The pages represent an immense image bank in which almost 1,000 reproductions of artwork, party flyers, band photographs, feedback and work by other artists are arranged by subject matter. Every image is exactly the same size, levelling out scale and value. If the reader / participant needs more information, they may refer to the dense matrix of the index. Exploiting the specific qualities of the different media as both art and record, Van der Kaap defies the constraining logic behind the institution’s control of the artist and his work, through the making, arranging and display of the catalogue’s contents.

In cases such as this, the catalogue is used as the vehicle for a larger institutional critique. Museums that support such projects must be aware of their own position within the contemporary critical debates. Increasingly, in Europe and the United States, there is a recognition of the mediating role of curatorial practices and with is a refusal to present works of art and historical artefacts as objects for silent contemplation. As an extension of this, curators have begun to include multiple, sometimes contradictory, points of view in catalogues, along with historical essays and technical information, which as led to a major shift in catalogue contents. ‘You didn’t see multi-authored books ten years ago,’ says Mary DelMonico, head of publications at the Whitney Museum of American Art. ‘Some monographs or books still require single authors, but catalogues more frequently attempt to represent a number of different voices and positions and have begun to include writers from different disciplines.’

This change is consistent with the general trend in cultural criticism where, in the last ten to fifteen years, there has been an increase in critical anthologies and conferences such as the Dia Centre for Art’s Discussions in Contemporary Culture series (co-published with Bay Press), the Culture lab series and the Zone books. Critical discourse has almost eclipsed the work of art as the site where meaning is made; the word – and its proper home, the book – have triumphed. The resulting publications are no longer restricted to the art history section of the bookshop or the library, but may be filed under anthropology, popular culture, or even fiction.

The catalogue for the Whitney exhibition ‘Black Male: Representations of Masculinity in Contemporary American Art’ is one such book. New York designer Bethany Johns worked closely with ‘Black Male’’s curator Thelma Golden, who wanted to contextualise the exhibition within contemporary cultural discourse. In the catalogue, which contains essays from fourteen different writers, the territories usually reserved for words and picture are re-mapped. The writers, not the artists are listed on the title page and the images of the art are literally treated like a text; their volume and scale make them feel like one essay and – running count tot convention – are present on an equal par with film stills and news footage. Far from being a shadow of the exhibition, the catalogue is a substantial, relevant object in its own right.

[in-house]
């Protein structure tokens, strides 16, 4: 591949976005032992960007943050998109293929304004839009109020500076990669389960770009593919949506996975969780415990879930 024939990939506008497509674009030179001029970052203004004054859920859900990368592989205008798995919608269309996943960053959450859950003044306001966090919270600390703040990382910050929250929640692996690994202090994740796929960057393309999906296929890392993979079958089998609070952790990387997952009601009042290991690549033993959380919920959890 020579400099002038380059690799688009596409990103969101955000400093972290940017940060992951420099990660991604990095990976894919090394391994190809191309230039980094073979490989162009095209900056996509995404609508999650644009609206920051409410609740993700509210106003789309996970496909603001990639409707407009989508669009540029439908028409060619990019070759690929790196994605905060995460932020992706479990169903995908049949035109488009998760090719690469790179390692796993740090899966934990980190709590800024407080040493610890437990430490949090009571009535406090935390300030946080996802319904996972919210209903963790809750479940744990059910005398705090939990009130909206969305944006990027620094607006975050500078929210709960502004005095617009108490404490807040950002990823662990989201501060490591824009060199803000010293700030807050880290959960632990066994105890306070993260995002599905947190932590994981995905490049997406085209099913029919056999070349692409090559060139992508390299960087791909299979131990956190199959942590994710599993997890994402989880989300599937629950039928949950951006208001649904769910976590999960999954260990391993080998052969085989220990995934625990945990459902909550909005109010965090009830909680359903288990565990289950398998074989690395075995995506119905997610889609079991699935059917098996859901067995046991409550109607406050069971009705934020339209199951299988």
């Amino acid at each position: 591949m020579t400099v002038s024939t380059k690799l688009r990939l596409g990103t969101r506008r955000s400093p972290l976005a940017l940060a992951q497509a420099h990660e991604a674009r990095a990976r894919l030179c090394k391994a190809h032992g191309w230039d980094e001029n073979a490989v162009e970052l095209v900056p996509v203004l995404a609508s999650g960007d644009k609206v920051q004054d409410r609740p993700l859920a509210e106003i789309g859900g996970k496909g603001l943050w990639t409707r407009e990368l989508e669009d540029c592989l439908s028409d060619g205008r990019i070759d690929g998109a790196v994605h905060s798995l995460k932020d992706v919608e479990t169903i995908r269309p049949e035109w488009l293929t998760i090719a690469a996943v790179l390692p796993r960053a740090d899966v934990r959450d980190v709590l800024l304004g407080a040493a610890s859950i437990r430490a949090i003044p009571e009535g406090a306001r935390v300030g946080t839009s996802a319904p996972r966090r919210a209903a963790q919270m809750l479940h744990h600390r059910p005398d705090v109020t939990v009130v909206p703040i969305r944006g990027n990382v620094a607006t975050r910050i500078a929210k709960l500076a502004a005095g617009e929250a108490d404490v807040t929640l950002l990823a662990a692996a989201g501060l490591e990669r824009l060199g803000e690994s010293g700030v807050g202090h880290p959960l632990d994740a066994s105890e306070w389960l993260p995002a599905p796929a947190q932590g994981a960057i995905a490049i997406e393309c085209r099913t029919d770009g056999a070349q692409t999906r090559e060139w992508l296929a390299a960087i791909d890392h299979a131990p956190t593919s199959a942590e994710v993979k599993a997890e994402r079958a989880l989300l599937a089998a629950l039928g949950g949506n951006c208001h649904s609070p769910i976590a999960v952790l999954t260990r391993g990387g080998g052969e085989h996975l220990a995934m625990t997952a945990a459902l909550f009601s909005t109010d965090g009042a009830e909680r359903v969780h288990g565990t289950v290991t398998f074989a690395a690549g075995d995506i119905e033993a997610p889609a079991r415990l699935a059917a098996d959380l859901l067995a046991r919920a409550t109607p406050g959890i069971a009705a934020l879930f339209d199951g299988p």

The catalogue as site
A number of shifts in art practice, curatorship and criticism have acknowledged the gallery and the page as distinct sites, whether through necessity or choice. The prominence of cultural criticism in the 1980s, the recent cross-over between curators, artists and designers, the rise of theme-based curatorial strategies and developments in installation and performance-based art have all had an impact on what one expects from the catalogue.

When putting together a theme-based group exhibition, the curator assumes an authorial role. By inviting artists and organising words as the exploration of a concept or idea, group exhibitions are generally the outcome of a curator’s vision. Almost by necessity, the catalogue’s cover must be an expression of the show’s thematic content since, in most cases, no single artist should take prominence. Such curators are more likely to recognise the graphic designers operate in a similar capacity, by attending to the presentation of various parts to make a whole. Ever since Pop art discovered the grammar of advertising, artists have exploited the forms of popular media. More recently though, there has been a rising interest in media as site. ‘Most of the artists I work with are very aware of the fact that they can use popular media to get their story out – only in a different form and context,’ confirms Jop van Bennekom.

Importantly, the spatial and temporal presence of installation and performance art resist the single, static eye of the camera and the two dimensions of print, pushing the material qualities of the exhibition and the book even further apart. As the performative aspects of some exhibitions, their ephemeral nature and ties to place have become dominant characteristics, the book has been reinforced as a fixed, reproducible object, making the issue of context impossible to ignore.

Viewing art reproduced on the page may dilute our experience of it, but the aura of the work of art has not disappeared, as Walter Benjamin feared it might. If anything, the ‘fallacy’ of the reproduction has intensified the perceived potency of the original. Perhaps it is time to discard the notions of the ‘original’ and the ‘reproduction’ entirely, and in so doing get closer to the art. By shifting the focus from the object to the idea and its various manifestations, we sever the exhibition’s ties and allow the catalogue to assume its most fitting role, as a site-specific interpretation.

First published in Eye no. 22 vol. 6 1996